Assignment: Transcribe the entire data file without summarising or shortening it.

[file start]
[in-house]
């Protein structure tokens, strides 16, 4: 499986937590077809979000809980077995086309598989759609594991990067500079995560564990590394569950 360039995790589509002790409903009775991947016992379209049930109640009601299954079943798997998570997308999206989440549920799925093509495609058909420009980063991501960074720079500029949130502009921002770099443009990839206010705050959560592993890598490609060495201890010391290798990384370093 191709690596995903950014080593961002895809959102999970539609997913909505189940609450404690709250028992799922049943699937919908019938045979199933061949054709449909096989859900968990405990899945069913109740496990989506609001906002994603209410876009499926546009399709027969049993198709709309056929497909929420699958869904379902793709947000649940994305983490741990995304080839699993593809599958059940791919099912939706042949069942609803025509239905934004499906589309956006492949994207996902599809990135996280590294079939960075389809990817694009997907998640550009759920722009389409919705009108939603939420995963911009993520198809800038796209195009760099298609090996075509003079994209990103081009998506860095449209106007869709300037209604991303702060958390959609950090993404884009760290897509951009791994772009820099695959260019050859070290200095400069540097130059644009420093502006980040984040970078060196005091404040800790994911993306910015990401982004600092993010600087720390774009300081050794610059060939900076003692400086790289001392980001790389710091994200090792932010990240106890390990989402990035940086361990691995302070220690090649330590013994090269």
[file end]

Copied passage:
[in-house]
């Protein structure tokens, strides 16, 4: 499986937590077809979000809980077995086309598989759609594991990067500079995560564990590394569950 360039995790589509002790409903009775991947016992379209049930109640009601299954079943798997998570997308999206989440549920799925093509495609058909420009980063991501960074720079500029949130502009921002770099443009990839206010705050959560592993890598490609060495201890010391290798990384370093 191709690596995903950014080593961002895809959102999970539609997913909505189940609450404690709250028992799922049943699937919908019938045979199933061949054709449909096989859900968990405990899945069913109740496990989506609001906002994603209410876009499926546009399709027969049993198709709309056929497909929420699958869904379902793709947000649940994305983490741990995304080839699993593809599958059940791919099912939706042949069942609803025509239905934004499906589309956006492949994207996902599809990135996280590294079939960075389809990817694009997907998640550009759920722009389409919705009108939603939420995963911009993520198809800038796209195009760099298609090996075509003079994209990103081009998506860095449209106007869709300037209604991303702060958390959609950090993404884009760290897509951009791994772009820099695959260019050859070290200095400069540097130059644009420093502006980040984040970078060196005091404040800790994911993306910015990401982004600092993010600087720390774009300081050794610059060939900076003692400086790289001392980001790389710091994200090792932010990240106890390990989402990035940086361990691995302070220690090649330590013994090269």